The jury is still out on this one, but when Oklahoma gets more than 100 earthquakes in less than three months, attention naturally turns to fracking, the natural gas and oil drilling method that involves pumping a vast amounts of chemical brine underground, with the resulting wastewater often disposed by injecting that underground, too.
It all makes for a messy, water-intensive operation, but a Bush/Cheney-era exemption from the Clean Water Act has enabled the fracking industry to largely evade the grasp of federal regulators. That leaves states like Oklahoma struggling to deploy scant oversight resources in the middle of a drilling boom.
Oklahoma Earthquake Investigators “Swamped”
The Oklahoma earthquake numbers are impressive. According to a report yesterday in Bloomberg, as the first week of April came to a close the state experienced had already experienced 109 earthquakes at or above magnitude 3.0, with more to follow.
That’s more 3.0-and-greater earthquakes than in all of last year, overwhelming the capacity of the Oklahoma Geological Survey to investigate the causes. Bloomberg’s Jim Efstathiou, Jr., cites OGS seismologist Austin Holland:
We certainly likely have cases of earthquakes being caused by different oil and gas activity. Evaluating those carefully can take significant amounts of time, especially when we’re swamped.
That’s the problem in a nutshell: lack of oversight capacity, leading to a significant knowledge gap. Without establishing a clear connection to fracking and/or fracking wastewater disposal, state officials cannot justify shutting down drilling or disposal operations.
In Oklahoma, the problem is compounded by weak data reporting regulations. Currently, injection well operators (injection wells are for fracking wastewater disposal) are required to report well pressure monthly. Regulators have proposed a daily reporting requirement but the supporting legislation has yet to be approved.
Earthquakes And Fracking: What We Know
On November 6, 2011 near the city of Prague, Oklahoma was hit by a 5.7 earthquake, the biggest ever recorded in the state.
A state investigation proved inconclusive, but seismologists from Columbia University and the US Geological Survey later released a report providing conclusive evidence linking injection wells to the earthquake.
Aside from providing the missing link, the Prague earthquake study revealed an area of concern regarding the long term use of injection wells, which are typically existing, abandoned or played-out wells.
The injection wells linked to the Prague quake had been in use for 17 years without incident, but apparently a relatively small amount of wastewater was the straw that broke the camel’s back. Wellhead records confirmed that as the wells filled over the years, the operator kept applying more pressure to add more fluid.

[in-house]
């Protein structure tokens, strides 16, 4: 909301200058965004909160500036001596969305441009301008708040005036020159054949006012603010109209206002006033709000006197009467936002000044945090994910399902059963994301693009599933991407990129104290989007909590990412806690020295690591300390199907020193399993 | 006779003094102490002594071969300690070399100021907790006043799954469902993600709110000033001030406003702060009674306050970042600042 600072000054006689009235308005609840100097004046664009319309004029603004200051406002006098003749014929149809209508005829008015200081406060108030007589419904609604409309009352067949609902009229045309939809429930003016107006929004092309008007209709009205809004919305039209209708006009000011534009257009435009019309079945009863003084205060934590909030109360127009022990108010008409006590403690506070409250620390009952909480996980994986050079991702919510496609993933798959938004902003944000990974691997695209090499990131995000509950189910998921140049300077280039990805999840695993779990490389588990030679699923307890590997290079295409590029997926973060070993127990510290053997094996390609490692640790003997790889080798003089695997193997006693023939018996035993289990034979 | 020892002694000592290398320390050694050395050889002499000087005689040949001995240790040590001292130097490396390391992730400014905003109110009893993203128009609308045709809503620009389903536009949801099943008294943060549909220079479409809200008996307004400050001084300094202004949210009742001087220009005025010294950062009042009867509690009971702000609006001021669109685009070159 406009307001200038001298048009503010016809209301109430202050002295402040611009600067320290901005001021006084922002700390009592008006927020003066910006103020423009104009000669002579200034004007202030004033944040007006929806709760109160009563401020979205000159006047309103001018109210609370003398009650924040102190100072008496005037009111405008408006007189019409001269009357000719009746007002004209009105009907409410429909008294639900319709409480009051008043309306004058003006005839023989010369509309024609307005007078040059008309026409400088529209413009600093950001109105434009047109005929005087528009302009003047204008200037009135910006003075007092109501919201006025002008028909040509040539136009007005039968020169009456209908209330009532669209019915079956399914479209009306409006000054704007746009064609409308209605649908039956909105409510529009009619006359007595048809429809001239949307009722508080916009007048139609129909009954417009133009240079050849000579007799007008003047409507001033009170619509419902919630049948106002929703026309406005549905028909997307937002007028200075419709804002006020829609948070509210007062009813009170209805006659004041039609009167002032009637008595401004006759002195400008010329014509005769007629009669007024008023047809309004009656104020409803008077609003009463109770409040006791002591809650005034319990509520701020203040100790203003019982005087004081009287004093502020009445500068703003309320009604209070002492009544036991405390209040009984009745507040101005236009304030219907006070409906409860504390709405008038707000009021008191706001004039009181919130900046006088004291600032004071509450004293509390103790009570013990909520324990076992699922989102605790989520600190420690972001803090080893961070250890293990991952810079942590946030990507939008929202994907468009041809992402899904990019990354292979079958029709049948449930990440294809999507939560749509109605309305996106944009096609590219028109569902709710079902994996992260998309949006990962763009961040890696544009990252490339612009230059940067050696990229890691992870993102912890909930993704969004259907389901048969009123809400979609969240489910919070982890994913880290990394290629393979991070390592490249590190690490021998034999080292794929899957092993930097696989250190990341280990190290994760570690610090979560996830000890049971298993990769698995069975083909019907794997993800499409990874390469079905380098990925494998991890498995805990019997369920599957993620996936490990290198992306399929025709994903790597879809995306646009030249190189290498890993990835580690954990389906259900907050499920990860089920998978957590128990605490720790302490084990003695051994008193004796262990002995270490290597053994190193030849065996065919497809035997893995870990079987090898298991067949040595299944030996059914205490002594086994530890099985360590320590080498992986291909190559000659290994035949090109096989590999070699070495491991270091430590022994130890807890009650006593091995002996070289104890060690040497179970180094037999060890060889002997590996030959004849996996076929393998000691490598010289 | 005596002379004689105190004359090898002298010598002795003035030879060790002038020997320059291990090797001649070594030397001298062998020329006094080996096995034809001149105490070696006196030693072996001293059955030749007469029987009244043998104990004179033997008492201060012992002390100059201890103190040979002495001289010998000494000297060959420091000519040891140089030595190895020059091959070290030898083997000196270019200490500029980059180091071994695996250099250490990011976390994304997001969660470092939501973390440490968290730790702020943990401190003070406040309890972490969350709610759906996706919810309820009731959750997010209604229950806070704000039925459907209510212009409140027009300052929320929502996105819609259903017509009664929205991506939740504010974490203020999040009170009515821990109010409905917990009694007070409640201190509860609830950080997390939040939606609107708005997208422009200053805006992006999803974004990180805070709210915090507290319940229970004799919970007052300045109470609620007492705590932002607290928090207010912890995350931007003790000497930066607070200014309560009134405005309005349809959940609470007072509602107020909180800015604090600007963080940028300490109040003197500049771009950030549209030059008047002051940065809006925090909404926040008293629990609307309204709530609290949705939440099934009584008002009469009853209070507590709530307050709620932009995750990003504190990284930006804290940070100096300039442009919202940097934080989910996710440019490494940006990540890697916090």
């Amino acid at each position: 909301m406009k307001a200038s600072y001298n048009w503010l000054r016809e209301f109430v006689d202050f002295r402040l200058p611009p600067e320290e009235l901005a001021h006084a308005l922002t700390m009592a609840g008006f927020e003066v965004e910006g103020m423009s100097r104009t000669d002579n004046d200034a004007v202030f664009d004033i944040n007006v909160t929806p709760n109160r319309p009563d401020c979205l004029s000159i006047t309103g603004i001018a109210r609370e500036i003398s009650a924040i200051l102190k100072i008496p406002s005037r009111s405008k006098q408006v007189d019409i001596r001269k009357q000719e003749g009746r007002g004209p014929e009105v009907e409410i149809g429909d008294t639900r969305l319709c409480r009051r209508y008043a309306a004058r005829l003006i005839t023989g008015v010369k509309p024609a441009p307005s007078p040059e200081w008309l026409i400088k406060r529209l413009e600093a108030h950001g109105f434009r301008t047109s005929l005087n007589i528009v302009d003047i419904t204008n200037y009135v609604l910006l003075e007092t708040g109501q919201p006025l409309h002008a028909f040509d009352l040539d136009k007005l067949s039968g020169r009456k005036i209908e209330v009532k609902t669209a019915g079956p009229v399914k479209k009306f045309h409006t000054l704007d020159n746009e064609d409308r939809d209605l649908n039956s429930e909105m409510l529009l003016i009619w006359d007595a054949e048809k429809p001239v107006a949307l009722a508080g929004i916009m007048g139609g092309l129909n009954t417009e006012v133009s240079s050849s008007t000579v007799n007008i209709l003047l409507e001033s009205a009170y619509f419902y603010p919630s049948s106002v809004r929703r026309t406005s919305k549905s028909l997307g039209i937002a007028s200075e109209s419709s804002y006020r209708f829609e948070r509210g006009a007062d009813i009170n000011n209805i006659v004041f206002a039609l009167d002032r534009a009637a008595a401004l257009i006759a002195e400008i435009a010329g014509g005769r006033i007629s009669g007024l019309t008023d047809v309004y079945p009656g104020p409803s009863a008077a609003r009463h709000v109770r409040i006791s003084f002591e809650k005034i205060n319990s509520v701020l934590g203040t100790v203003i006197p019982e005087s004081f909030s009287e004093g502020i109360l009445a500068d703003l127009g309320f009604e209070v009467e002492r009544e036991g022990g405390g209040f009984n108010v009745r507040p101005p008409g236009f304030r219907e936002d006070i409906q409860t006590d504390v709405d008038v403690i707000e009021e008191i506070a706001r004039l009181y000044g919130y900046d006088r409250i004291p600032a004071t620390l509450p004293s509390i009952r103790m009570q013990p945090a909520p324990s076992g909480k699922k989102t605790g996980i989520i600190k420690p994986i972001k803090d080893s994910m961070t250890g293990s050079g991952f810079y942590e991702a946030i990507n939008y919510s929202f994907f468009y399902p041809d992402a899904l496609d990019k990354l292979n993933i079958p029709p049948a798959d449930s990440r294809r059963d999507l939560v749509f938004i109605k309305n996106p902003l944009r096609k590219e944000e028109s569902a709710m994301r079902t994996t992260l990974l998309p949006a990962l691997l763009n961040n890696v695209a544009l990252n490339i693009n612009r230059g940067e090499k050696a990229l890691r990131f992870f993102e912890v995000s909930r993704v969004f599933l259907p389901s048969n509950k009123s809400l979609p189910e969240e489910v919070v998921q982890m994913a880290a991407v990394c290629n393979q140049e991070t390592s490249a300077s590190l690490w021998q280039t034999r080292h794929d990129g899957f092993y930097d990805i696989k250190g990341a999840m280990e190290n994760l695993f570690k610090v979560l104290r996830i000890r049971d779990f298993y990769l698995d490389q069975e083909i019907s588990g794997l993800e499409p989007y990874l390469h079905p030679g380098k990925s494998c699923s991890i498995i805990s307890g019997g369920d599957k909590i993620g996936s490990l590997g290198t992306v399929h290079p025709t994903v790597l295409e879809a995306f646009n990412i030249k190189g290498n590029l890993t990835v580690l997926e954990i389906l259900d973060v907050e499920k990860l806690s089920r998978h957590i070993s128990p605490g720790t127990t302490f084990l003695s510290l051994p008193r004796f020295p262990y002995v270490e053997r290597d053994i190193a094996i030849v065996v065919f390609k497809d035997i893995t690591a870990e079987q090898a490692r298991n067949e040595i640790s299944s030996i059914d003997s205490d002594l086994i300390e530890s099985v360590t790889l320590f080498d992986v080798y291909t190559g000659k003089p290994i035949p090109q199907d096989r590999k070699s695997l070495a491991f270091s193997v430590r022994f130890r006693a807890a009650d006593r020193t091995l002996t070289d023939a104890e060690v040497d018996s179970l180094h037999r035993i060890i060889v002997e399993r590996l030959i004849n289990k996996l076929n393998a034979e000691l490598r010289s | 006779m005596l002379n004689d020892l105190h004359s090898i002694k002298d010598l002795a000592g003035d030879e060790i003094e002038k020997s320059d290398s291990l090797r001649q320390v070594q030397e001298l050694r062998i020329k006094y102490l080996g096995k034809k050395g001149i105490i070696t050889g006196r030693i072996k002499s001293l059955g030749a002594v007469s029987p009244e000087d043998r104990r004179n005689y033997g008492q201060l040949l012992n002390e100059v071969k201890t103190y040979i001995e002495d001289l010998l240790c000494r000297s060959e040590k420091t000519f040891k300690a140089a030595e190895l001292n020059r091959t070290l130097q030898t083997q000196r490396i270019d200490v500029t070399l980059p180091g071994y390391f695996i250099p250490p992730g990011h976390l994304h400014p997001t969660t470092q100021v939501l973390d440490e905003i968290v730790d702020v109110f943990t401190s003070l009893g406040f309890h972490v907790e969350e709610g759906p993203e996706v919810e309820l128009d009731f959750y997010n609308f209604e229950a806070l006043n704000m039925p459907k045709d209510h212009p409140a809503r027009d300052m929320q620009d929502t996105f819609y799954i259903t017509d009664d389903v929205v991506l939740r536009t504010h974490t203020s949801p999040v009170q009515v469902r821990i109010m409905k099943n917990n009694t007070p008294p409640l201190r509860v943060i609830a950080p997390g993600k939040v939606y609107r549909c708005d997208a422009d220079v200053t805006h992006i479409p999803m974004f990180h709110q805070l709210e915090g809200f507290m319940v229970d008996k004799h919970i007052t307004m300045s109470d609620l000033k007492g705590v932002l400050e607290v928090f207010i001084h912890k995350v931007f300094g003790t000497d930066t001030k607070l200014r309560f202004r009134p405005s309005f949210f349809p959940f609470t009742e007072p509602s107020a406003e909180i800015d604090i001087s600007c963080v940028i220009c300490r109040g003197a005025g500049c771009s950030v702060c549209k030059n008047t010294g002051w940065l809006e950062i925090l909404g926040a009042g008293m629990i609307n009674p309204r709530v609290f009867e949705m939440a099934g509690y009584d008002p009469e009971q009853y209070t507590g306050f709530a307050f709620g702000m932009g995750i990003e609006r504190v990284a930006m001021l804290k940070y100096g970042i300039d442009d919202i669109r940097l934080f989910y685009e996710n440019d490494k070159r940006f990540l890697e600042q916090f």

According to Columbia researchers, the link between wastewater injection and earthquakes is not a new thing. In the 1960’s, a 4.8 quake near Denver was attributed to wastewater injection. More recently, in 2010 a University of Memphis seismologist documented the link to increased seismic activity in central Arkansas.
The pace has been picking up since then. In 2012 a University of Texas study confirmed a connection between increased seismic activity and a group of injection wells in Texas.
Also in 2012, a preliminary Ohio Department of Natural Resources report on the Youngstown earthquake documented a link to an injection well.
A major USGS report on earthquakes and fracking released in 2012 reached no conclusion regarding the connection between earthquakes and fracking itself, but here’s some snippets from a summary of preliminary findings, in which USGS did have this to say about fracking wastewater disposal:
USGS’s scientists have found, however, that at some locations the increase in seismicity coincides with the injection of wastewater in deep disposal wells…
The fact that the disposal (injection) of wastewater produced while extracting resources has the potential to cause earthquakes has long been known…
We also have previously reported that the production of oil and gas (extraction) can potentially cause earthquakes when changes in the underground stresses created by the removal of large volumes of oil, gas or water are large enough.
…The injected wastewater in deep wells can counteract the frictional forces on faults, causing an earthquake.
With earthquake evidence piling up and little action by state regulators, scores of local governments have more justification at hand to ban fracking and wastewater disposal operations within their borders, one notable example being Los Angeles.
In the 2012 report, USGS was careful to note that only a small faction of the 150,000 Class II injection wells in the US (there are probably more now btw) induced large earthquakes.
But, take that last snippet about fault stress and go back to the Prague earthquake. It was particularly concerning to researchers because it was so unpredictable, following a long period of uneventful operation.
Here’s what USGS has to say about that (break added):
Currently, there are no methods available to anticipate whether a planned wastewater disposal activity will trigger earthquakes that are large enough to be of concern. Evidence from some case histories suggests that the magnitude of the largest earthquake tends to increase as the total volume of injected wastewater increases.
Injection pressure and rate of injection may also be factors. More research is needed to determine answers to these important questions.
Ticking time bomb, much?
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